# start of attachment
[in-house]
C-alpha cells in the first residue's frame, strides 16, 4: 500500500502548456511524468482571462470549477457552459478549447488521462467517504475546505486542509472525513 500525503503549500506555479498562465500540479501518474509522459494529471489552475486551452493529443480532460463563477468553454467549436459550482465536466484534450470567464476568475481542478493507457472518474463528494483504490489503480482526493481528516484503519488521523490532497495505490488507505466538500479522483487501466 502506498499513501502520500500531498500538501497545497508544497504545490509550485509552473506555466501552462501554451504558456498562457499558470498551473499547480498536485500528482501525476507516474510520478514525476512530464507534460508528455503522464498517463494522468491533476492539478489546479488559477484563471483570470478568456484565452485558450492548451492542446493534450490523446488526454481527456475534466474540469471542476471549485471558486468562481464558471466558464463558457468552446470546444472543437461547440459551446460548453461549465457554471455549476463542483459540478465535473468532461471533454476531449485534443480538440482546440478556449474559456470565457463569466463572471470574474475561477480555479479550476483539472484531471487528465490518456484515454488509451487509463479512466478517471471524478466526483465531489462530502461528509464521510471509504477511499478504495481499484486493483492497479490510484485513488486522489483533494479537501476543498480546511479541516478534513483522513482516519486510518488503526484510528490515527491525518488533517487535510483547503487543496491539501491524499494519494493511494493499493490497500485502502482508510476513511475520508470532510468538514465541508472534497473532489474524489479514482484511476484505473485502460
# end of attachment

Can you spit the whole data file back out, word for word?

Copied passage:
[in-house]
C-alpha cells in the first residue's frame, strides 16, 4: 500500500502548456511524468482571462470549477457552459478549447488521462467517504475546505486542509472525513 500525503503549500506555479498562465500540479501518474509522459494529471489552475486551452493529443480532460463563477468553454467549436459550482465536466484534450470567464476568475481542478493507457472518474463528494483504490489503480482526493481528516484503519488521523490532497495505490488507505466538500479522483487501466 502506498499513501502520500500531498500538501497545497508544497504545490509550485509552473506555466501552462501554451504558456498562457499558470498551473499547480498536485500528482501525476507516474510520478514525476512530464507534460508528455503522464498517463494522468491533476492539478489546479488559477484563471483570470478568456484565452485558450492548451492542446493534450490523446488526454481527456475534466474540469471542476471549485471558486468562481464558471466558464463558457468552446470546444472543437461547440459551446460548453461549465457554471455549476463542483459540478465535473468532461471533454476531449485534443480538440482546440478556449474559456470565457463569466463572471470574474475561477480555479479550476483539472484531471487528465490518456484515454488509451487509463479512466478517471471524478466526483465531489462530502461528509464521510471509504477511499478504495481499484486493483492497479490510484485513488486522489483533494479537501476543498480546511479541516478534513483522513482516519486510518488503526484510528490515527491525518488533517487535510483547503487543496491539501491524499494519494493511494493499493490497500485502502482508510476513511475520508470532510468538514465541508472534497473532489474524489479514482484511476484505473485502460